Ally McBeal and Billy Thomas were going steady throughout their childhoods. Ally even followed Billy to Harvard law school despite having no interest in law. But when Billy chose to pursue ... See full summary »
A self-loathing, alcoholic writer attempts to repair his damaged relationships with his daughter and her mother while combating sex addiction, a budding drug problem, and the seeming inability to avoid making bad decisions.
Two plastic surgeons - one a dedicated family man and one an unscrupulous playboy - strive to maintain their business whilst having to work their way through numerous hardships ranging from personal relationships to clients with criminal connections. Written by
The series could had ended with the death of Matt McNamara. Instead of leaving on a plane with Ava Moore. It could had ended with Matt being murdered by Christian or Matt commits suicide, when Ava tells him she doesn't really love him. See more »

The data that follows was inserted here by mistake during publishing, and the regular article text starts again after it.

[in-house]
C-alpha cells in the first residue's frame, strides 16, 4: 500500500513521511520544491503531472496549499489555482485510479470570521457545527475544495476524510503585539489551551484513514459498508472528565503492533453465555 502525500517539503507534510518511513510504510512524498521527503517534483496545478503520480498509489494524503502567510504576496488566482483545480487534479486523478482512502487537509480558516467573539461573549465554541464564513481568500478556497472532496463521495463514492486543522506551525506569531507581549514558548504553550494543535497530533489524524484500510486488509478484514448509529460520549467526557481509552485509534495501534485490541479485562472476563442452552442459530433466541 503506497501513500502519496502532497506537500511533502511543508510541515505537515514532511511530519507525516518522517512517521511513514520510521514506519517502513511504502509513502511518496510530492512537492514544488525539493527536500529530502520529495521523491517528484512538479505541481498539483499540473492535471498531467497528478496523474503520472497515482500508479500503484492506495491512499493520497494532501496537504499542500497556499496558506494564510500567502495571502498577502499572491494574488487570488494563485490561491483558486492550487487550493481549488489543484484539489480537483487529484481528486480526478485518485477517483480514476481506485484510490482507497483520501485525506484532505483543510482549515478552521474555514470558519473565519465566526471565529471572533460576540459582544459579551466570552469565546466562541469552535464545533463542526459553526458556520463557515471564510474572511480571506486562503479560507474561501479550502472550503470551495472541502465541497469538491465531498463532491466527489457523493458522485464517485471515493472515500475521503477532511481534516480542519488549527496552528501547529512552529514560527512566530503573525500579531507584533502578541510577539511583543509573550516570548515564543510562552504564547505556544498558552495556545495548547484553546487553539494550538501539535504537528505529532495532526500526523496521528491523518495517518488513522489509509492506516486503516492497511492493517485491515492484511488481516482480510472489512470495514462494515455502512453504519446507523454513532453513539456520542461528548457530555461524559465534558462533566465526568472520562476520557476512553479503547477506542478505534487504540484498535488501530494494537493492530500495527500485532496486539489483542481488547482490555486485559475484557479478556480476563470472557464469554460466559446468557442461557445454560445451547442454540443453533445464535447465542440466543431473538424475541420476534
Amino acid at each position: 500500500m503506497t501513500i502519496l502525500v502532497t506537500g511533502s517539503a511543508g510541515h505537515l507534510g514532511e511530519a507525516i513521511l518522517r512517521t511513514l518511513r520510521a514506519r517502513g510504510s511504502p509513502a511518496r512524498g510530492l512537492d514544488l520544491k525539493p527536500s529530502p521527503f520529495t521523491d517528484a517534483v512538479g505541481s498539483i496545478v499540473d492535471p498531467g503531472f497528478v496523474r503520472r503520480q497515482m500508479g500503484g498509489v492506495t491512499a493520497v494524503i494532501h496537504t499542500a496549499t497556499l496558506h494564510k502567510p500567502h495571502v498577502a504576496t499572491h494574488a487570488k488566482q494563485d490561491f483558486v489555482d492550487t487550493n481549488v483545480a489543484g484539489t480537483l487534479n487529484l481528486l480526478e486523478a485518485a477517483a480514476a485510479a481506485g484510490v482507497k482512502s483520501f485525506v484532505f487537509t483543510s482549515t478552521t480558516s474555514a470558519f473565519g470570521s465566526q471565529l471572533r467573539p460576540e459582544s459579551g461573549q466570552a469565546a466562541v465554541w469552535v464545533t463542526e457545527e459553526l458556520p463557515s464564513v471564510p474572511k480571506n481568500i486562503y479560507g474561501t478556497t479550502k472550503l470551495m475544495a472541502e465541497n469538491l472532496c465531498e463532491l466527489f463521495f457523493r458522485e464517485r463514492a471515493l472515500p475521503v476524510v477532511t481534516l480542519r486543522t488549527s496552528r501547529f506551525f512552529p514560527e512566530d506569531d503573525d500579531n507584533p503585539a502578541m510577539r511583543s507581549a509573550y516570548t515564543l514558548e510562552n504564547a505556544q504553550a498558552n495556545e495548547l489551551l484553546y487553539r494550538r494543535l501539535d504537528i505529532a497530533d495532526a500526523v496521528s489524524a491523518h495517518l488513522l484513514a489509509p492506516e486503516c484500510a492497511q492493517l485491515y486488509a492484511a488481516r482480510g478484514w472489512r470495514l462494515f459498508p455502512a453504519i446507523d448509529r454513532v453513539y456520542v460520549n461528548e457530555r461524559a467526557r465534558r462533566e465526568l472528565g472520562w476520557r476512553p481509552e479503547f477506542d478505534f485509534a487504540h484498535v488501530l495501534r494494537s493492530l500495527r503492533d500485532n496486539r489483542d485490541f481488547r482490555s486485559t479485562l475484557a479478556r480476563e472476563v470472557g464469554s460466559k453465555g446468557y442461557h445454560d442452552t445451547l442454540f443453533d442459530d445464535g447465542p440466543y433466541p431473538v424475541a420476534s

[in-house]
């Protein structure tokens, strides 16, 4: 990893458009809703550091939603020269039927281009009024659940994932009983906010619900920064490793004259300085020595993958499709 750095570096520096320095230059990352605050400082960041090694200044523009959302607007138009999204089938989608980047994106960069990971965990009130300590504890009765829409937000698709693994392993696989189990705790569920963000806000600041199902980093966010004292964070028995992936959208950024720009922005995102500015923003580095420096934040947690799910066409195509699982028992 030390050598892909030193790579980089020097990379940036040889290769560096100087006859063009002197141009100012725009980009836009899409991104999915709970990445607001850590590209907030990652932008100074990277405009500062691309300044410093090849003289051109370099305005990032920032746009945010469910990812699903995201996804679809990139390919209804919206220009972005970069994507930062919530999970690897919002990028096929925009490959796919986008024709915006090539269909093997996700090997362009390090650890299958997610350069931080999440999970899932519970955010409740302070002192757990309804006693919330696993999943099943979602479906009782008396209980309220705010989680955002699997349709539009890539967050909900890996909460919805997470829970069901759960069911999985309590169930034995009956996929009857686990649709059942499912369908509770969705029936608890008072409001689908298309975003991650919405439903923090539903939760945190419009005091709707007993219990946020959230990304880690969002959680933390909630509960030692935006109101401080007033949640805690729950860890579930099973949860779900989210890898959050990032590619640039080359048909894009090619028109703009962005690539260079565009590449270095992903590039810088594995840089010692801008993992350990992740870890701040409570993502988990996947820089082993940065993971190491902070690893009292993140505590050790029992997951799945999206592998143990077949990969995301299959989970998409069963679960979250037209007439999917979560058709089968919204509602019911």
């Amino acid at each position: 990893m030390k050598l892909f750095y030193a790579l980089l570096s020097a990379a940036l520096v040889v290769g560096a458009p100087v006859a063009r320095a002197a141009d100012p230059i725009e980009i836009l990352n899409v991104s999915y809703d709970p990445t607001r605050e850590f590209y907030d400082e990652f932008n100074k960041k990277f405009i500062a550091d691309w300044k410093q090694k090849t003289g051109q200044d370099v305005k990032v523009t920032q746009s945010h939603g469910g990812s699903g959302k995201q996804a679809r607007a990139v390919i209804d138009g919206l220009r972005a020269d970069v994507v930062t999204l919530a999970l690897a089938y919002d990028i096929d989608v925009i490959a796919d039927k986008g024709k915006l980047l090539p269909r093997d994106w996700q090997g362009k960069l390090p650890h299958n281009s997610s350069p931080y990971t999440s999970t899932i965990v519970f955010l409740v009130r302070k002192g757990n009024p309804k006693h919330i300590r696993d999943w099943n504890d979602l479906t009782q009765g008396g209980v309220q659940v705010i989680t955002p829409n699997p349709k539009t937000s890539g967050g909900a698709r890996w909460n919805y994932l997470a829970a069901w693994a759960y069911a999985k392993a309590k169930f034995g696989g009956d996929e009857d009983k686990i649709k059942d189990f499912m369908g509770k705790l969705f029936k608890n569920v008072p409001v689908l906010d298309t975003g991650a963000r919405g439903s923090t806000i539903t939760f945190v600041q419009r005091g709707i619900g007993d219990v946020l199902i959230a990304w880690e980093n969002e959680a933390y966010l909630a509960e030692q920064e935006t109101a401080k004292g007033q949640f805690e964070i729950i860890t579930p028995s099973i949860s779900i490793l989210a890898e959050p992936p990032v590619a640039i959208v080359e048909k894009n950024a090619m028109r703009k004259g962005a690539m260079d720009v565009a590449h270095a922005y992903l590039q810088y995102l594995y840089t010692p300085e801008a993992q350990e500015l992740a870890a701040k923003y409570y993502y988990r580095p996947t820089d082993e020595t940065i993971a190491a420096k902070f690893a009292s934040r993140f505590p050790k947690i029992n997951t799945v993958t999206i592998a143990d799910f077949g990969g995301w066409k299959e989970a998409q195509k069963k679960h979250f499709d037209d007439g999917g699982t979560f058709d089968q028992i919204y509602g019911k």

The first time I heard of Nip/Tuck I was hesitant and reluctant to see it. Plus I felt that the show was not going to last and that it stereotypes plastic surgeons. But as I continued watching the show I got addicted to the offbeat humor, the gross surgical procedures, and its characters. Julian McMahon is sexy and gives his character a vulnerability and humanity that is not typical in sex-crazy handsome male characters. He gives his character a reason to like him and yet he will also give audiences a reason to despise him. Dylan Walsh shines as Dr. Sean McNamara. Proving himself worthy as an actor, he shows us a character with everything in the world and yet has inner self-destructive part that is hidden from everyone else.
Additional performances by Joely Richardson as a woman who may have some skeletons in her closet and is loved by both McMahon and Walsh. Excellent writing and dialogue that leads you to want more.
105 of 123 people found this review helpful.
Was this review helpful to you?